FORT SILL, Okla. — As a leader in new and emerging technology, the Army is fielding next-generation capabilities to advance its Multi-Domain Operations and create standoff.
Nowhere is that more evident than with Directed Energy, where in 24 months, the Army harnessed the promise of lasers, integrated it onto a platform, and produced its first combat capable prototype.
Offering lethality against unmanned aircraft systems (UAS) and rockets, artillery and mortars (RAM), laser weapons now increase Army air and missile defense capability while reducing total system lifecycle cost through reduced logistical demand.
This summer, the Army Rapid Capabilities and Critical Technologies Office (RCCTO), alongside Air and Missile Defense Cross Functional Team, Fires Center of Excellence, and the U.S. Army Test and Evaluation Command, took the laser-equipped Stryker to Fort Sill, Okla. as part of its Directed Energy-Maneuver Short-Range Air Defense (DE M-SHORAD) Combat Shoot-Off. Intended to help protect Divisions and Brigade Combat Teams from UAS and RAM threats, the RCCTO is delivering a platoon of four laser-equipped Strykers by Fiscal Year 2022.
“This is the first combat application of lasers for a maneuver element in the Army,” said LTG L. Neil Thurgood, Director for Hypersonics, Directed Energy, Space and Rapid Acquisition, which includes the RCCTO. “The technology we have today is ready. This is a gateway to the future.”
At the Combat Shoot-Off, the Stryker faced a number of realistic scenarios designed to establish, for the first time in the Army, the desired characteristics for future DE M-SHORAD systems.
“This has been an effort like no other,” said COL G. Scott McLeod, the RCCTO program manager for DE M-SHORAD. “We are building and delivering a brand new capability. This is not a modification or an upgrade. It took just 24 months for the combined government and industry team to design, integrate, and have it ready to perform in an operational environment.”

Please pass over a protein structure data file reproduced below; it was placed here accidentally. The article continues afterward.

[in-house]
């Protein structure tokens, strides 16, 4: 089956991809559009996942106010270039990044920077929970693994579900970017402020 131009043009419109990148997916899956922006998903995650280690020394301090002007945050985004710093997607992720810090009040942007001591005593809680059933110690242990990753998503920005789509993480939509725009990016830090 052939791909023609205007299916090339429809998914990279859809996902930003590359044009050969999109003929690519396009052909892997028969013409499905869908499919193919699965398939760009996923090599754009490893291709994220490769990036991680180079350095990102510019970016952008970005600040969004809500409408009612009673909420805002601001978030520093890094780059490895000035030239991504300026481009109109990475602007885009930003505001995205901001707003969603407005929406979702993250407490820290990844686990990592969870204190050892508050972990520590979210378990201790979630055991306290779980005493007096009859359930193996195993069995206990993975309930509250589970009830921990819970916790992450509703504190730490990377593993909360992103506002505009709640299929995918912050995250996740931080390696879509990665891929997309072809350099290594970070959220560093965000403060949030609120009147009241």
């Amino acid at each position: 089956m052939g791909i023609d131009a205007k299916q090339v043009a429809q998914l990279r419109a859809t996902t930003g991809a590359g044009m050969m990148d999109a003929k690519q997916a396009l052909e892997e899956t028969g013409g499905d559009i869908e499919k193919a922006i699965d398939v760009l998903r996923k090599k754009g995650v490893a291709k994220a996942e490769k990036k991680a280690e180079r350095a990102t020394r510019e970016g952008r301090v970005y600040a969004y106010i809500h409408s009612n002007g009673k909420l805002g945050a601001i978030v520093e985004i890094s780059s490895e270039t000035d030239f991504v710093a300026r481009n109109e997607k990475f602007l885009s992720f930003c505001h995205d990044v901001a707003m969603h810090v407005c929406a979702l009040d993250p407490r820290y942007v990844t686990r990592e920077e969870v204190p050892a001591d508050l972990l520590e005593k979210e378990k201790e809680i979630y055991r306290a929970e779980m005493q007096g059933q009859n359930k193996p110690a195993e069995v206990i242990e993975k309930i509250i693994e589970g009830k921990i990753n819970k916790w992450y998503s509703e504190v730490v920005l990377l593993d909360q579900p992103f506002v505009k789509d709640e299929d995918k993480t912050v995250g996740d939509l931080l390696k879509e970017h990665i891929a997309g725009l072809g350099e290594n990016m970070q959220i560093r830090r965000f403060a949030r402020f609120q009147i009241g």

The DE M-SHORAD prototyping effort is part of the Army’s larger modernization strategy for air and missile defense. The Combat Shoot-Off, which ended in late July, trained Soldiers to operate the new defensive weapon, utilizing state-of-the-art immersive technology to quickly familiarize them with the DE M-SHORAD system. Within days, they were operating the system, demonstrating proficiency in target acquisition, aim point selection, and engagements.
Soldier centered design, embedded throughout the prototyping effort, surfaced in unique ways. For example, when it came time to train, Soldiers operating the system suggested using commercial gaming controllers as an improvement over the standard controller. They utilized three-dimensional models of the Strykers on a handheld device so they could virtually walk through the system in x-ray mode to dissect the parts and pieces. This instruction also offered online access to the system’s training manuals, measurements and dimensions, and interactive modules.
The Combat Shoot-Off culminated with Soldiers executing a series of vignettes designed to emulate realistic threats and combat scenarios. The DE M-SHORAD weapon system demonstrated the design characteristics and performance criteria established for the program, representing a major step in prototype completion in time for a fielding in FY22.
“This event marked a key milestone and is a great example of rapid prototyping,” said Dr. Craig Robin, deputy director of the RCCTO’s DE Project Office. “For the first time, we had a combat capable laser out on the range performing against realistic threats. We know it is not going to be perfect, but we will continue to work with Soldiers to incorporate their feedback and lessons learned from this assessment into the design to help inform future directed energy systems.”
To address the support and infrastructure around the prototype lasers, the RCCTO utilizes a unique stakeholder forum known as the Octagon. This integrated group of stakeholders includes representation from all aspects of Doctrine, Organization, Training, Materiel, Leadership, Personnel, Facilities, and Policy. The group works in parallel with prototype development, ensuring the right elements are ready when the prototypes are delivered.
“This is a prototype and we are going to learn from this,” Thurgood said. “We needed this to do two things: design it so it is safe enough to give to Soldiers and make sure it engages with the target it needed to. The science project in this technology is over. It’s time to give our Soldiers this first-ever operational capability.”